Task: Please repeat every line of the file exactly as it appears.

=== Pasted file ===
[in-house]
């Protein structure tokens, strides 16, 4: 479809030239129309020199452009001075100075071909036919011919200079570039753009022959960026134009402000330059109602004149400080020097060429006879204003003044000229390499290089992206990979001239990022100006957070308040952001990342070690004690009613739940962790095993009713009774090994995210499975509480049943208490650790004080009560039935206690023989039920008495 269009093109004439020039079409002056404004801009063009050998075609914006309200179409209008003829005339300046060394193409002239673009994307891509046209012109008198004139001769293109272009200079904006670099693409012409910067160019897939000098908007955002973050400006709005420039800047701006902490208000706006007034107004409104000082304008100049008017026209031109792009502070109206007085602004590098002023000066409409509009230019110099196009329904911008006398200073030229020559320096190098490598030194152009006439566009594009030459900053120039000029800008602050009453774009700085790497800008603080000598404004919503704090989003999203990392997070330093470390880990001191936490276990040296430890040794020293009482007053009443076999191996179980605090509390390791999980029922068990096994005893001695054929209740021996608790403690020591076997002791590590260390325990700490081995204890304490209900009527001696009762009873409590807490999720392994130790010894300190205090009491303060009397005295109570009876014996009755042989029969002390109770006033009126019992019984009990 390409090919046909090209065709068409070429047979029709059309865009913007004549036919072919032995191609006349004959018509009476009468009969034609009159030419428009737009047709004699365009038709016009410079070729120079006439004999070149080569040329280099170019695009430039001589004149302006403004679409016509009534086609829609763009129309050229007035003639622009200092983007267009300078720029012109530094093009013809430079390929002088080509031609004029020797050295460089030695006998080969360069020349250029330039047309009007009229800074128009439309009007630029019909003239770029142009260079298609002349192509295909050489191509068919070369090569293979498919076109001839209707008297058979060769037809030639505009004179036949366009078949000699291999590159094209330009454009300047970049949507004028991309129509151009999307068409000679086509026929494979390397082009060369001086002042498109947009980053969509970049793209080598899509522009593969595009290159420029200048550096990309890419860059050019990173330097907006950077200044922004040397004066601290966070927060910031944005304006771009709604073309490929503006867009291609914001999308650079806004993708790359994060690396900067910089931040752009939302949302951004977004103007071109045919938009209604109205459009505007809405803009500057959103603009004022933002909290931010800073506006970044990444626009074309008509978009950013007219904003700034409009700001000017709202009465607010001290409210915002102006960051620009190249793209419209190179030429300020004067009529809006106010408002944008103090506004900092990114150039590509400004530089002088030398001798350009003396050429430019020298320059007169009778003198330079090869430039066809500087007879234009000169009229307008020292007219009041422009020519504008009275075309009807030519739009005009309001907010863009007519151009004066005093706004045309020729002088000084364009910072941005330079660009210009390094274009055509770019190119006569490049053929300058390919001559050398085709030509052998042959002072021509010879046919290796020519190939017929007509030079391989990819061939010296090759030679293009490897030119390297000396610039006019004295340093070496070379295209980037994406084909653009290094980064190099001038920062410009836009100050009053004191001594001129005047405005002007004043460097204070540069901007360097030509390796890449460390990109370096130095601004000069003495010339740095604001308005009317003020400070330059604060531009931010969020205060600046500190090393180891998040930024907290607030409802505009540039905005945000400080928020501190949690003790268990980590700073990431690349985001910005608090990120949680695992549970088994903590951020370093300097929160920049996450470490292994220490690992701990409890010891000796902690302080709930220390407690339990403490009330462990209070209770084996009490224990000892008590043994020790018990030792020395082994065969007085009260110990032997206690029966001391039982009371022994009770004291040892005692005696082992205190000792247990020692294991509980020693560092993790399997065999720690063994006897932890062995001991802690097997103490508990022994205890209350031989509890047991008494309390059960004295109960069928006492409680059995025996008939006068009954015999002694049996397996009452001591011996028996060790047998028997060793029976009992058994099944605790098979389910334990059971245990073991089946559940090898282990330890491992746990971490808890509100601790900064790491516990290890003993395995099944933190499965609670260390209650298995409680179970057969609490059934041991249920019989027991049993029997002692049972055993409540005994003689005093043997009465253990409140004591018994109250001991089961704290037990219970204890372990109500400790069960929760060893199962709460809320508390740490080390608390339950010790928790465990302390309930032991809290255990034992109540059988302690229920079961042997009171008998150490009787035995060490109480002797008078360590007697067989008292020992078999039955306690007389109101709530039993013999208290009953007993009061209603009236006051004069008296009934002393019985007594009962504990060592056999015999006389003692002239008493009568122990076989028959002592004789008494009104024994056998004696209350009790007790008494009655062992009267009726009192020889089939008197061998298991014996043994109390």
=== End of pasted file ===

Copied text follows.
[in-house]
């Protein structure tokens, strides 16, 4: 479809030239129309020199452009001075100075071909036919011919200079570039753009022959960026134009402000330059109602004149400080020097060429006879204003003044000229390499290089992206990979001239990022100006957070308040952001990342070690004690009613739940962790095993009713009774090994995210499975509480049943208490650790004080009560039935206690023989039920008495 269009093109004439020039079409002056404004801009063009050998075609914006309200179409209008003829005339300046060394193409002239673009994307891509046209012109008198004139001769293109272009200079904006670099693409012409910067160019897939000098908007955002973050400006709005420039800047701006902490208000706006007034107004409104000082304008100049008017026209031109792009502070109206007085602004590098002023000066409409509009230019110099196009329904911008006398200073030229020559320096190098490598030194152009006439566009594009030459900053120039000029800008602050009453774009700085790497800008603080000598404004919503704090989003999203990392997070330093470390880990001191936490276990040296430890040794020293009482007053009443076999191996179980605090509390390791999980029922068990096994005893001695054929209740021996608790403690020591076997002791590590260390325990700490081995204890304490209900009527001696009762009873409590807490999720392994130790010894300190205090009491303060009397005295109570009876014996009755042989029969002390109770006033009126019992019984009990 390409090919046909090209065709068409070429047979029709059309865009913007004549036919072919032995191609006349004959018509009476009468009969034609009159030419428009737009047709004699365009038709016009410079070729120079006439004999070149080569040329280099170019695009430039001589004149302006403004679409016509009534086609829609763009129309050229007035003639622009200092983007267009300078720029012109530094093009013809430079390929002088080509031609004029020797050295460089030695006998080969360069020349250029330039047309009007009229800074128009439309009007630029019909003239770029142009260079298609002349192509295909050489191509068919070369090569293979498919076109001839209707008297058979060769037809030639505009004179036949366009078949000699291999590159094209330009454009300047970049949507004028991309129509151009999307068409000679086509026929494979390397082009060369001086002042498109947009980053969509970049793209080598899509522009593969595009290159420029200048550096990309890419860059050019990173330097907006950077200044922004040397004066601290966070927060910031944005304006771009709604073309490929503006867009291609914001999308650079806004993708790359994060690396900067910089931040752009939302949302951004977004103007071109045919938009209604109205459009505007809405803009500057959103603009004022933002909290931010800073506006970044990444626009074309008509978009950013007219904003700034409009700001000017709202009465607010001290409210915002102006960051620009190249793209419209190179030429300020004067009529809006106010408002944008103090506004900092990114150039590509400004530089002088030398001798350009003396050429430019020298320059007169009778003198330079090869430039066809500087007879234009000169009229307008020292007219009041422009020519504008009275075309009807030519739009005009309001907010863009007519151009004066005093706004045309020729002088000084364009910072941005330079660009210009390094274009055509770019190119006569490049053929300058390919001559050398085709030509052998042959002072021509010879046919290796020519190939017929007509030079391989990819061939010296090759030679293009490897030119390297000396610039006019004295340093070496070379295209980037994406084909653009290094980064190099001038920062410009836009100050009053004191001594001129005047405005002007004043460097204070540069901007360097030509390796890449460390990109370096130095601004000069003495010339740095604001308005009317003020400070330059604060531009931010969020205060600046500190090393180891998040930024907290607030409802505009540039905005945000400080928020501190949690003790268990980590700073990431690349985001910005608090990120949680695992549970088994903590951020370093300097929160920049996450470490292994220490690992701990409890010891000796902690302080709930220390407690339990403490009330462990209070209770084996009490224990000892008590043994020790018990030792020395082994065969007085009260110990032997206690029966001391039982009371022994009770004291040892005692005696082992205190000792247990020692294991509980020693560092993790399997065999720690063994006897932890062995001991802690097997103490508990022994205890209350031989509890047991008494309390059960004295109960069928006492409680059995025996008939006068009954015999002694049996397996009452001591011996028996060790047998028997060793029976009992058994099944605790098979389910334990059971245990073991089946559940090898282990330890491992746990971490808890509100601790900064790491516990290890003993395995099944933190499965609670260390209650298995409680179970057969609490059934041991249920019989027991049993029997002692049972055993409540005994003689005093043997009465253990409140004591018994109250001991089961704290037990219970204890372990109500400790069960929760060893199962709460809320508390740490080390608390339950010790928790465990302390309930032991809290255990034992109540059988302690229920079961042997009171008998150490009787035995060490109480002797008078360590007697067989008292020992078999039955306690007389109101709530039993013999208290009953007993009061209603009236006051004069008296009934002393019985007594009962504990060592056999015999006389003692002239008493009568122990076989028959002592004789008494009104024994056998004696209350009790007790008494009655062992009267009726009192020889089939008197061998298991014996043994109390």